General Question

RedDeerGuy1's avatar

In commmon core in the USA did they change the Order of operations recently in the past 5 years?

Asked by RedDeerGuy1 (12441points) 1 month ago

In math I remember the phrase. Please Excuse My Dear Aunt Sally. PEMDAS. How do I learn the new math or should I let it slide?

In the United States, the acronym PEMDAS is common. It stands for Parentheses, Exponents, Multiplication/Division, Addition/Subtraction. PEMDAS is often expanded to the mnemonic “Please Excuse My Dear Aunt Sally

Canada and New Zealand use BEDMAS, standing for Brackets, Exponents, Division/Multiplication, Addition/Subtraction

https://en.wikipedia.org/wiki/Order_of_operations I didn’t read much of the article. To much wall-o-text.

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6 Answers

zenvelo's avatar

Brackets is common parlance in Commonwealth countries for what people in Europe the United States call parentheses.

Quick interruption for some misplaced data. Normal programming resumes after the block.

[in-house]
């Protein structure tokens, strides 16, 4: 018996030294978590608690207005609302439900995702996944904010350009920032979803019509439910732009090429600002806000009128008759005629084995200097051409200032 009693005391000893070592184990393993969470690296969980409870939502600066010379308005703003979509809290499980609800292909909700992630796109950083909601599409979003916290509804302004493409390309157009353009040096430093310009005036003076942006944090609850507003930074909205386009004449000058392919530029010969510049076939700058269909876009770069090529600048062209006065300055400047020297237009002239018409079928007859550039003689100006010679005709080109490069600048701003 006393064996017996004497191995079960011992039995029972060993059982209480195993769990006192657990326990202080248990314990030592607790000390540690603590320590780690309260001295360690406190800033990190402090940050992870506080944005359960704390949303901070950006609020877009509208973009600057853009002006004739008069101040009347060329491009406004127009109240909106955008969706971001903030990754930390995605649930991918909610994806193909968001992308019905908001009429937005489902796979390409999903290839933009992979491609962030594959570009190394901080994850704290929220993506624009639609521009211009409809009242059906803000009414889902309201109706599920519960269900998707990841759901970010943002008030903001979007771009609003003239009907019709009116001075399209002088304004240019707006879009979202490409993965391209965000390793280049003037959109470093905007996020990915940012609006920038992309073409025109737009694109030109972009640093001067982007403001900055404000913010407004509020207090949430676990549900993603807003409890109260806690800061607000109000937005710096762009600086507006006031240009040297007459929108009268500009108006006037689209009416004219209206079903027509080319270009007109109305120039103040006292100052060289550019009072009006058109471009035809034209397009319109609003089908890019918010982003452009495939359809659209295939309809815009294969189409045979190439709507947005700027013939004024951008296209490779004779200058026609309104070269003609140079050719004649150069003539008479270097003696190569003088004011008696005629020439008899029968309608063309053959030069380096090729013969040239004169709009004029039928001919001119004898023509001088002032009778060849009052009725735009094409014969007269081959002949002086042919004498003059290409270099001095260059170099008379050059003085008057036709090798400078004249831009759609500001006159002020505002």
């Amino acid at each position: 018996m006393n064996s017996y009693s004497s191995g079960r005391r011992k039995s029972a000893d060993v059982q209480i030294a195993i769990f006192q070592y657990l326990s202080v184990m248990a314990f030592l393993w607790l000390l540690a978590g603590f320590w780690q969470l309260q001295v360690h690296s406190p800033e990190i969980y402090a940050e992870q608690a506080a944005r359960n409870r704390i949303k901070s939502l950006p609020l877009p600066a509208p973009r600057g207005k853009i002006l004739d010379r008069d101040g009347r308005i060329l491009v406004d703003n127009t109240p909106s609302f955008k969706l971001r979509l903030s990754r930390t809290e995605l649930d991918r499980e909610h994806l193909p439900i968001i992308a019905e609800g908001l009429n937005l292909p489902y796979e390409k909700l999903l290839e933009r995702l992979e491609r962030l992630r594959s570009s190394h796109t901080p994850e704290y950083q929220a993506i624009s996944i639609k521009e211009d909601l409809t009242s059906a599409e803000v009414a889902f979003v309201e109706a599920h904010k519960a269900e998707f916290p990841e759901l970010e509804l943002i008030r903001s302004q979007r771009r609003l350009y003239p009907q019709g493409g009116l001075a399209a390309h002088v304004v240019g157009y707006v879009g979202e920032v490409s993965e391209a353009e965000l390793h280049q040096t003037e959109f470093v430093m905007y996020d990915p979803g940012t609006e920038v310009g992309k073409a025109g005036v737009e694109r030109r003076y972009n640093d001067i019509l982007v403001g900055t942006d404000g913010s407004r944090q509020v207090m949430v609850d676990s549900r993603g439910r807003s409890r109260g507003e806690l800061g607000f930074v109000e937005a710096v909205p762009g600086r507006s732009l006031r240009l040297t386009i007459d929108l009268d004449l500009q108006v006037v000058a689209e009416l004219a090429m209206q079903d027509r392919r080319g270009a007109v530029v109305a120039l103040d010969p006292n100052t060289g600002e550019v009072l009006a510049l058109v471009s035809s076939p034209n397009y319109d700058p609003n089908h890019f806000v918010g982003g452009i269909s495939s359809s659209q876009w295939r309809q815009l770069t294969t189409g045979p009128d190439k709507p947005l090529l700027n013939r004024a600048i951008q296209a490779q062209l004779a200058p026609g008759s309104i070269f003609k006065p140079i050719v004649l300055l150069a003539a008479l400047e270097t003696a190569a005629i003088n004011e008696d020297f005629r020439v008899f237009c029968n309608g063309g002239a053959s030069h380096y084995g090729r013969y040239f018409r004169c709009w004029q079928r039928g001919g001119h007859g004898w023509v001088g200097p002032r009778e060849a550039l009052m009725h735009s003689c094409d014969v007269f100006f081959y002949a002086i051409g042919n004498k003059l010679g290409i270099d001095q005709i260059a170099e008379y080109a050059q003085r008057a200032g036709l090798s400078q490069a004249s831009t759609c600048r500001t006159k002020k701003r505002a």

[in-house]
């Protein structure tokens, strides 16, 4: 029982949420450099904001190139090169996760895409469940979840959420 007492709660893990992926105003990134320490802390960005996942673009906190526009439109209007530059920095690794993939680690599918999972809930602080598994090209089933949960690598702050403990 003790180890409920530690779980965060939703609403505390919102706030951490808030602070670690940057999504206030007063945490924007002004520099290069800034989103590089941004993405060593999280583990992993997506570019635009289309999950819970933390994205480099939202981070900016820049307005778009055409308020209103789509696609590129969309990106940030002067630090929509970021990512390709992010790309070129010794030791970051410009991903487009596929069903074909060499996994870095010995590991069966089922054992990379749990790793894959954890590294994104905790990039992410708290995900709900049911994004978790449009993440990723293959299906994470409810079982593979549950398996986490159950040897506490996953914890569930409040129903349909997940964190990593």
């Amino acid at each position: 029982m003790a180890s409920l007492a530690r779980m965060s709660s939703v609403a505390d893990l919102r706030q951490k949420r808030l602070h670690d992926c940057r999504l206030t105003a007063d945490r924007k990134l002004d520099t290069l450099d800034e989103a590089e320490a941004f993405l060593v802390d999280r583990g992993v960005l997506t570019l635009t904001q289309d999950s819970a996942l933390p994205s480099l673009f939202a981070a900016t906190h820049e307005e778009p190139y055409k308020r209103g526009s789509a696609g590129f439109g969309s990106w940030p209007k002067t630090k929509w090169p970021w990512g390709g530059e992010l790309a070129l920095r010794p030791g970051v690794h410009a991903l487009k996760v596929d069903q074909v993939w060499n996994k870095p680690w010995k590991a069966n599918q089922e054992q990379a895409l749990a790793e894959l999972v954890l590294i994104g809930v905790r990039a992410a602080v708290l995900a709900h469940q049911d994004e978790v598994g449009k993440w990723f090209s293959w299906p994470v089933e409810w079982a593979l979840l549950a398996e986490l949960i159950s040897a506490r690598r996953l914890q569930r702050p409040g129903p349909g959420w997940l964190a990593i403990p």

It is the same order of operations. (Division and multiplication are inverse actions of the same process).

johnpowell's avatar

I was never taught a mnemonic phrase for order of operations. They just hammered that shit in harder and harder.

We did get FOIL for the quadratic.

Zaku's avatar

What zenvelo said. MD and DM are interchangeable because they’re the same operation, as are AS / SA, and P = B, so

PEMDAS =
BEDMAS =
BEMDAS =
BEMDSA =
BEDMSA =
PEDMAS =
PEMDSA =
PEDMSA

The MD and SA could just be M and A.

LostInParadise's avatar

The order of operations makes sense if you think of it as doing the most powerful operations first. Exponentiation represents many multiplications so it goes first. Multiplication and division represent multiple additions/subtractions so they come next. The purpose of parentheses and brackets is to override the order of operations. It is highly unlikely that these rules will change anytime soon.

imrainmaker's avatar

These are universal rules and not just in USA. Don’t think they’re gonna change in my lifetime atleast!!

Dutchess_III's avatar

I used to teach PEMA, rather than splitting up M/D, A/S (PEMDAS) for that every reason. It would be logical to think that multiplication is “more important” than division, etc.

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